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Monitoring temporal and spatial variation in rhizosphere bacterial population diversity: A community approach for the improved selection of rhizosphere competent bacteria
V.J Goddard, M.J. Bailey, P. Darrah, A.K. Lilley and I.P. Thompson
Plant and Soil
Vol. 232, No. 1/2, PROCEEDING OF THE MILLENNIUM CONFERENCE ON RHIZOSPHERE INTERACTIONS (May 2001), pp. 181-193
Published by: Springer
Stable URL: http://www.jstor.org/stable/42951208
Page Count: 13
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The potential for developing a reliable strategy for selecting rhizosphere competent bacteria, based on an improved understanding of the community diversity and population dynamics of fluorescent pseudomonads, was investigated. Isolates from a collection of over 690 fluorescent pseudomonads, obtained from sugar beet and wheat plants grown in field soils in laboratory microcosms, were genotypically and phenotypically characterised. RFLP rRNA analysis (ribotyping) revealed that the sampled population was composed of 385 related but distinct ribotypes. Most ribotypes were isolated only once and represented a transient colonising population. However, representatives of 26 ribotypes were detected more often, of which five were isolated from rhizosphere soils sampled 7 months after the first sampling. Comparative phenotypic analysis of isolates (motility, antibiotic resistance and production, adherence, fatty acid composition, substrate utilisation patterns) demonstrated that the ability to utilise organic acids as carbon sources correlated with rhizosphere competence. Single inoculum and competitive colonisation studies in planted microcosms confirmed rhizosphere competence, but also demonstrated synergistic interactions. The colonisation ability and population densities of transient strains were significantly increased when co-inoculated with rhizosphere competent isolates. These data demonstrate potential cross-feeding and combined niche exploitation, rather than direct competition, confirming the multi-factorial nature of rhizosphere competence in diverse fluorescent pseudomonad communities. They also highlight the need to consider the use of mixed inocula for plant growth promotion and the systematic selection of strains for effective biotechnological exploitation.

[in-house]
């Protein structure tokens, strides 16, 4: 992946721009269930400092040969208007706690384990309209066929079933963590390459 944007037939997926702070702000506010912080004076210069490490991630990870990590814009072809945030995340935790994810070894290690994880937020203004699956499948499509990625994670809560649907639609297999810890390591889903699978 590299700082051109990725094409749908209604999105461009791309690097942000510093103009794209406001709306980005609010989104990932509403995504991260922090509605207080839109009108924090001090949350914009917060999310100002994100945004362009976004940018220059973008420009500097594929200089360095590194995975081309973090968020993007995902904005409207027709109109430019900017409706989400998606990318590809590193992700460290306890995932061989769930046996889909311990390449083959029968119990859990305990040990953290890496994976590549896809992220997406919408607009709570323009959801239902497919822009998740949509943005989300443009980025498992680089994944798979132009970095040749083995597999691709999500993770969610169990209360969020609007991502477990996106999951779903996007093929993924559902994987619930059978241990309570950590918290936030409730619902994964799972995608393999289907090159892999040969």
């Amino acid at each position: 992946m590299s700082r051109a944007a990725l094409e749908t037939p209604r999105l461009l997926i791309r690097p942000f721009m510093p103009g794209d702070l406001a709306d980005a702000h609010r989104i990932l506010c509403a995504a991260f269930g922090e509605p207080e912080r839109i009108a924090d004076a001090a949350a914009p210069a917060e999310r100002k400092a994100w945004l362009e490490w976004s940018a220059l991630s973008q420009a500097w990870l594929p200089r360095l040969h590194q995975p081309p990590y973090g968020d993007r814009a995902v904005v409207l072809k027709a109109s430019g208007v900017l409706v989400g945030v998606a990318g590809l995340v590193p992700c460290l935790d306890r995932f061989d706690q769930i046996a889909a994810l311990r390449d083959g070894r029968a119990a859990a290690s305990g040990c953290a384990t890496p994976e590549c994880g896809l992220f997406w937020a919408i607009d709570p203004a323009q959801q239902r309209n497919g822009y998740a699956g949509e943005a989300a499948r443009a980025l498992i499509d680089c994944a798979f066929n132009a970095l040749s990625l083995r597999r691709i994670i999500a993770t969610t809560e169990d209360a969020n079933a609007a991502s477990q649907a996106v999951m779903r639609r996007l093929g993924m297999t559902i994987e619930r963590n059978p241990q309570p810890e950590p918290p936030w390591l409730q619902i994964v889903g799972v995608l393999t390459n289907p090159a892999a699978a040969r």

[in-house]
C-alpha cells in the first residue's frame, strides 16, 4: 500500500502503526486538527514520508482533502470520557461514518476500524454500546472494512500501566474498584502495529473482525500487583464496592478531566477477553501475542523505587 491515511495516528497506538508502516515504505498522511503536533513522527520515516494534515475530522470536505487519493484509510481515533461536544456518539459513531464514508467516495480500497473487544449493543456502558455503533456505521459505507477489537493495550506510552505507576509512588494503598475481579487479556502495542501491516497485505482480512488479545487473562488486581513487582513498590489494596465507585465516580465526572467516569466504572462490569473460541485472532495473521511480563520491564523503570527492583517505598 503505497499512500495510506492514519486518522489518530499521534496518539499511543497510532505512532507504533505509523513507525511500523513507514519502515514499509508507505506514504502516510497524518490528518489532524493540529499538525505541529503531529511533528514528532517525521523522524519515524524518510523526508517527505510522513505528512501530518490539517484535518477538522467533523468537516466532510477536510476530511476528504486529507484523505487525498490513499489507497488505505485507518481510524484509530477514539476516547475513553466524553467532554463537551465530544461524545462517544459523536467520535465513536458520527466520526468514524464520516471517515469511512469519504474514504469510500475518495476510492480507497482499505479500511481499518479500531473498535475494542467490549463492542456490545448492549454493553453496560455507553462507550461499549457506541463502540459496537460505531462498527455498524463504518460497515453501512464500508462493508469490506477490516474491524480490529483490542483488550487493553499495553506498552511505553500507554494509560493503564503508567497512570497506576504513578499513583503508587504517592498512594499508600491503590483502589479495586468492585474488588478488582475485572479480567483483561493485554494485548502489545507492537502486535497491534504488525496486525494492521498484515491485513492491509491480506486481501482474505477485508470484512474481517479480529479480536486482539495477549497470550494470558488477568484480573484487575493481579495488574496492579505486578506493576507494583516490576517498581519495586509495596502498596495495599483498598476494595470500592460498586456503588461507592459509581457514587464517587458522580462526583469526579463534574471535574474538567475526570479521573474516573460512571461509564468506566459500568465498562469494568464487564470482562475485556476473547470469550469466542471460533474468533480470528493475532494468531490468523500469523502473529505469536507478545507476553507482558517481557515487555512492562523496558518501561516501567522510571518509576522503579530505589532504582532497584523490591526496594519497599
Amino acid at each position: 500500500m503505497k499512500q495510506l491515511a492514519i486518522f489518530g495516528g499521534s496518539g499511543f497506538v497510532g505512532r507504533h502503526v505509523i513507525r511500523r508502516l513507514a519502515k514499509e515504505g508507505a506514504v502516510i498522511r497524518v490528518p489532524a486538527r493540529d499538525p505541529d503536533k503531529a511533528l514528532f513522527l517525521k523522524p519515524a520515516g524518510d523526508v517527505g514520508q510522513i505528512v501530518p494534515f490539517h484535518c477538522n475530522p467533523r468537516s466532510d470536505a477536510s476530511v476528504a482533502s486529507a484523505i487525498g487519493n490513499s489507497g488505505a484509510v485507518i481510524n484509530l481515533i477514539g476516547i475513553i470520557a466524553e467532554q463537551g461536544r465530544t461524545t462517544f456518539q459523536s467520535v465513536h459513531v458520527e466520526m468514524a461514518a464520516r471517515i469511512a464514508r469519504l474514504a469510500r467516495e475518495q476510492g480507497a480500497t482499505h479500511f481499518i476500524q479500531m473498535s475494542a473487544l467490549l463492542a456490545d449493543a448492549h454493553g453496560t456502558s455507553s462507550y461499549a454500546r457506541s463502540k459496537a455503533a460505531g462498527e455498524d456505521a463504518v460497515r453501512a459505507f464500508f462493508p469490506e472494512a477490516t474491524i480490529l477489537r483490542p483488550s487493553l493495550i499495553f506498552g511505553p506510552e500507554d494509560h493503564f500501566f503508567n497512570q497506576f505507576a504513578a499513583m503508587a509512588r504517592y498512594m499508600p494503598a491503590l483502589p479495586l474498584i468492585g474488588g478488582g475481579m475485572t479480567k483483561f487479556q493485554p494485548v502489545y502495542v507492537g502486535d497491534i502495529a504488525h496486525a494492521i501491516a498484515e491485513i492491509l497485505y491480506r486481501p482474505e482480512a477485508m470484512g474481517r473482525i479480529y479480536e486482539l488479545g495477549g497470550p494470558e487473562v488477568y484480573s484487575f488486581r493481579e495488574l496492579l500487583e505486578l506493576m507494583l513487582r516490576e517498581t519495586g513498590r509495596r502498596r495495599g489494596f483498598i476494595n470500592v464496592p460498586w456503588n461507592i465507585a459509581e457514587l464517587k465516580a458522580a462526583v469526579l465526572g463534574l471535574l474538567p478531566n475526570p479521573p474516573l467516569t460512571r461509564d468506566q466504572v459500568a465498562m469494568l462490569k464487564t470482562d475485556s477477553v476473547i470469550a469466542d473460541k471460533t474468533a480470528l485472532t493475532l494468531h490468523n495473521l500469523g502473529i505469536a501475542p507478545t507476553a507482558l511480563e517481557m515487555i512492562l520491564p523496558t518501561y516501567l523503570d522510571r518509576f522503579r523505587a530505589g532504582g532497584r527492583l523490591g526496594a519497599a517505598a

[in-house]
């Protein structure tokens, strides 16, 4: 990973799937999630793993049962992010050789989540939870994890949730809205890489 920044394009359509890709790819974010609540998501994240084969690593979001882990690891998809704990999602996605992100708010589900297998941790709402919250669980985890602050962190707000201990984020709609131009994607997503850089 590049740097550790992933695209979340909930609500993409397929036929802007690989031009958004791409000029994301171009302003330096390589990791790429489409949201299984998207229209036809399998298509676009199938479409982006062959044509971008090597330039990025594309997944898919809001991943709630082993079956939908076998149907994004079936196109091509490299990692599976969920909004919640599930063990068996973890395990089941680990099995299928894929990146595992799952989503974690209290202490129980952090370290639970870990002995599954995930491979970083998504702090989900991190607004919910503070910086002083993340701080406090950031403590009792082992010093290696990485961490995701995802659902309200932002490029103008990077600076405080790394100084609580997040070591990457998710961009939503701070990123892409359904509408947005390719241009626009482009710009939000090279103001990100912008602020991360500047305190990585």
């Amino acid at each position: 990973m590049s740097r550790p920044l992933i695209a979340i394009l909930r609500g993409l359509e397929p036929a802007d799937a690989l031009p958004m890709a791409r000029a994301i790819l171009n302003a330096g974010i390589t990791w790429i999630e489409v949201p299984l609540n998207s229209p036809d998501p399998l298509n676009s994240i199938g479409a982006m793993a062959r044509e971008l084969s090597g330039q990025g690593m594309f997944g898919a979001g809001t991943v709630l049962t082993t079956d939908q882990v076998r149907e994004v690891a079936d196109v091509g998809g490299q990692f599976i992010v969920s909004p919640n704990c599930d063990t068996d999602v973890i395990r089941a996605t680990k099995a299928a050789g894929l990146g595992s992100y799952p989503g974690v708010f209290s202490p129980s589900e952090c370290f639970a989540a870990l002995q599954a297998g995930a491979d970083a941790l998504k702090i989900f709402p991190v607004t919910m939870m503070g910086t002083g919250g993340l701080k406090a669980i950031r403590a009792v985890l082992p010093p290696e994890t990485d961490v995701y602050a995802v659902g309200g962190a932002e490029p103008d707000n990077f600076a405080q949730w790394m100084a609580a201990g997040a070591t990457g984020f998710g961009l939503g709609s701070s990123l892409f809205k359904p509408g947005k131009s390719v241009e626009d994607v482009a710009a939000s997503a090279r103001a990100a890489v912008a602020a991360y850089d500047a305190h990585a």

Plant and Soil © 2001 Springer